Whether you're just starting your journey of academia or are a recent medical school graduate, like all job-hunting processes, it starts with writing the perfect resume.
Whether you’re halfway through your journey of academia or graduated and now looking for a job in the world of medicine, like all job-hunting processes, it all starts with writing the perfect resume.
Back in 2014, the job market in the medical industry soared by 3.1 percent in the U.S. alone, and that number has only increased since.
This means the job market is more competitive than ever before, solidifying the need for a captivating and enticing resume that’s going to get you the job that you want and deserve. With this in mind, here are 10 essential tips you need to know, helping you to masterfully craft this perfect resume and enabling you to secure an interview for the job of your dreams.
Highlight Your Educational Achievements
Since you’re around the time of your life where you’re still in or near the end of your term in education, you’ll have very little, if any, career experience to state on your resume. This means you’ll need emphasis and draw focus onto the achievements that you’ve made during your time in medical school.
“This could be your grades, a reference or quote from your professor, your GPA as well as any awards you may have received during your career so far. Be sure to put your most astounding achievement at the top of your resume since this will be the first thing some recruiters see,” explains Terry Arnold, a resume writer for Paper Fellows.
Showcase Your Extracurricular Activities
In addition to your educational experiences, it’s imperative to include information on any extracurricular activities. In this case, you may have been part of a club, joined in a competition or sports team, or shown leadership skills in a certain project. This is all extra experience that will help secure a job.
Note Your Scholarships
The grants and scholarships you may have received before and during your time in education is always a great note to mention in your resume. This is a great way for a recruiter to see what kind of person you were before and during your time in education and is a great way to boost your chances of securing an interview.
Share Your Research Skills
Recruiters will already be aware of the fact that medicine, in any form, is research and study-intensive and any extra opportunities you have taken will only strengthen your case for employment.
“Stating that you have the ability to research and look into the right places for information, an essential skill in the field of medicine, is something your employer will be on the lookout for,” shares Dillan Francis, a resume writer for Essayroo.
Include Information on Qualifications
During your time as a student, or even after you’ve qualified, you may have partaken on certain courses or training programs in your own time. This could include things like health and safety courses, local volunteer projects, or the sorts. Be sure to mention these in your resume to boost your chances of securing an interview.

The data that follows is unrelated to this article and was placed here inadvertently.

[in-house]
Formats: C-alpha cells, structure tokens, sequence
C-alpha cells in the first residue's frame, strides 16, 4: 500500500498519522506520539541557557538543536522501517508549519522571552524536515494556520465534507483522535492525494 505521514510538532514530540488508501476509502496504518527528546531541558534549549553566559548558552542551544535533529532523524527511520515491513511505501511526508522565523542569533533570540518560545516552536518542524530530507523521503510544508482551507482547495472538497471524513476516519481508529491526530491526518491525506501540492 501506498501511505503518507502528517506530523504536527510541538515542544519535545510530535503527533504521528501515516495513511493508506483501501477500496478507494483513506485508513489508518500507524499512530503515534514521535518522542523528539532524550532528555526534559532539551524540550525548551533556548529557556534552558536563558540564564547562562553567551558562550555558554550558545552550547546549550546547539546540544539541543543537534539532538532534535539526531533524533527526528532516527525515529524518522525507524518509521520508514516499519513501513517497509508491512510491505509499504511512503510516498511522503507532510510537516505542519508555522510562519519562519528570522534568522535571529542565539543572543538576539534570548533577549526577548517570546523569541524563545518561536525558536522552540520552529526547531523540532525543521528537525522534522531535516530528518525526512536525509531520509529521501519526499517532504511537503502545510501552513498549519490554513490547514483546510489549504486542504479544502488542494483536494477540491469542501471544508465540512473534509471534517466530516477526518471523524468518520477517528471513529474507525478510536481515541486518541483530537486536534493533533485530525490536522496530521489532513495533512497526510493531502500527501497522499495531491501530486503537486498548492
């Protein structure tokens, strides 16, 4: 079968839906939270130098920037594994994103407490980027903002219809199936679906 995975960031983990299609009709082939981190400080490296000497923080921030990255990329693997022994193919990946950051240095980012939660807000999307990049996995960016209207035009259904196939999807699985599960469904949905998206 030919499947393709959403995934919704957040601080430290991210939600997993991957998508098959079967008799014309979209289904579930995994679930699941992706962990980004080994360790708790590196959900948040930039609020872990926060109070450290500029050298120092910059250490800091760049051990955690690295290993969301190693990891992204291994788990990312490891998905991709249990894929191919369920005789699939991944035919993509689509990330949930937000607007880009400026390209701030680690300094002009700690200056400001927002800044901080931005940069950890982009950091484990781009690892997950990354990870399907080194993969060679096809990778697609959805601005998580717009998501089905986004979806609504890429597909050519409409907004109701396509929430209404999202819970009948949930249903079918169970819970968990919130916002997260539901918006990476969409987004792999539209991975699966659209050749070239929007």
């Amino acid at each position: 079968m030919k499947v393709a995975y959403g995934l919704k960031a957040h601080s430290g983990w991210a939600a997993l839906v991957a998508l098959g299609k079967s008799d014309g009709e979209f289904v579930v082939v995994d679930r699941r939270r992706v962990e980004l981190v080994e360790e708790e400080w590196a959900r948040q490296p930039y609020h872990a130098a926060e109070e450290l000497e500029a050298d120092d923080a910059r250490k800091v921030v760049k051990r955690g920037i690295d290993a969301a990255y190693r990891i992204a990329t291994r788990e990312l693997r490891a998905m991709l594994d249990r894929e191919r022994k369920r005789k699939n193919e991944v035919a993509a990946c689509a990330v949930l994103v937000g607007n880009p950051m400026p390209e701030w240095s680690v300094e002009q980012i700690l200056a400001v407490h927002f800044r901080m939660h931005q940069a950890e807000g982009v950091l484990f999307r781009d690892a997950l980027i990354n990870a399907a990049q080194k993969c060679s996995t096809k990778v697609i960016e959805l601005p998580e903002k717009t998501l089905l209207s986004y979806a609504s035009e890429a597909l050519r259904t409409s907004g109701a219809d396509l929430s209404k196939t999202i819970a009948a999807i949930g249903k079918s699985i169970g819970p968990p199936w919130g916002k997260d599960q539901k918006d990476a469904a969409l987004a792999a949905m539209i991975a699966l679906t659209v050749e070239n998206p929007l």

Volunteer During Your Free Time
Now that you’re in the limbo between education and a career in the medical world, it’s important to maximize your chances of securing a job — consider volunteering, which gives you more experience to showcase in your resume.
One of the more exhilarating positions you could try is a volunteer project abroad, such as Africa or India. Here, the projects aim to use medical expertise to minimize the risk of spreading disease while addressing other healthcare issues. This is a great opportunity for yourself and to put on your resume.
Perfecting Your Medical Resume
Not everybody is born to be a professional writer, but that doesn’t mean it should hold you back when it comes to crafting an excellent resume. Thankfully, there are numerous services and resources you can use to help you to reach perfection in your content;
Write a New Resume for Each Job
Each vacancy that you apply for will have different requirements and expectations that you’ll need to address. Instead of sending out a generic resume to all vacancies, make sure to read about the job you’re applying for and edit, at the very least, your resume to suit what they’re looking for.
Keep Your Resume Updated
If you’re partaking in abroad volunteer projects or working in other roles until you find a job in a medical career, it’s important to remember to keep updating your resume with current projects and activities. This stops gaps appearing on your resume that can reduce your chances of securing an interview. Be sure to make your experience relevant to the job that you’re applying for.
Don’t Forget the Resume Basics
Perhaps one of the most important points to remember when writing your resume is not to forget the basics. This means formatting your resume with subheadings and breaking it up into easy to read paragraphs.
Also, put your correct contact information at the top for easy identification and try not to allow your resume to spread over a single page.